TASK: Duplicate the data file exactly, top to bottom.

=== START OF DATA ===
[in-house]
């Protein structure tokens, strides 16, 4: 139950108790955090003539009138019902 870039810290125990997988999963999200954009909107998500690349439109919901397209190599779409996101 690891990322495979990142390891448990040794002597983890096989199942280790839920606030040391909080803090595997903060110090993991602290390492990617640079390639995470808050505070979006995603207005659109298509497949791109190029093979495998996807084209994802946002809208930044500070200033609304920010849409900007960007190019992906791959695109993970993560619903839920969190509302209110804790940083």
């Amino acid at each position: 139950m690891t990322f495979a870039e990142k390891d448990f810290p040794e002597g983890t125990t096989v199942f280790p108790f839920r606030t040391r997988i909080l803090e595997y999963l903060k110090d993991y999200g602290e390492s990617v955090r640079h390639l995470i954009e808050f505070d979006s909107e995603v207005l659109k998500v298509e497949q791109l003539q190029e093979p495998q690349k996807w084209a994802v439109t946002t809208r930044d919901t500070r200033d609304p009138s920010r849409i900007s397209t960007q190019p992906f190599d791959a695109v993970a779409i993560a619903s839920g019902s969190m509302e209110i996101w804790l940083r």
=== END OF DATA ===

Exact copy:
[in-house]
């Protein structure tokens, strides 16, 4: 139950108790955090003539009138019902 870039810290125990997988999963999200954009909107998500690349439109919901397209190599779409996101 690891990322495979990142390891448990040794002597983890096989199942280790839920606030040391909080803090595997903060110090993991602290390492990617640079390639995470808050505070979006995603207005659109298509497949791109190029093979495998996807084209994802946002809208930044500070200033609304920010849409900007960007190019992906791959695109993970993560619903839920969190509302209110804790940083």
């Amino acid at each position: 139950m690891t990322f495979a870039e990142k390891d448990f810290p040794e002597g983890t125990t096989v199942f280790p108790f839920r606030t040391r997988i909080l803090e595997y999963l903060k110090d993991y999200g602290e390492s990617v955090r640079h390639l995470i954009e808050f505070d979006s909107e995603v207005l659109k998500v298509e497949q791109l003539q190029e093979p495998q690349k996807w084209a994802v439109t946002t809208r930044d919901t500070r200033d609304p009138s920010r849409i900007s397209t960007q190019p992906f190599d791959a695109v993970a779409i993560a619903s839920g019902s969190m509302e209110i996101w804790l940083r």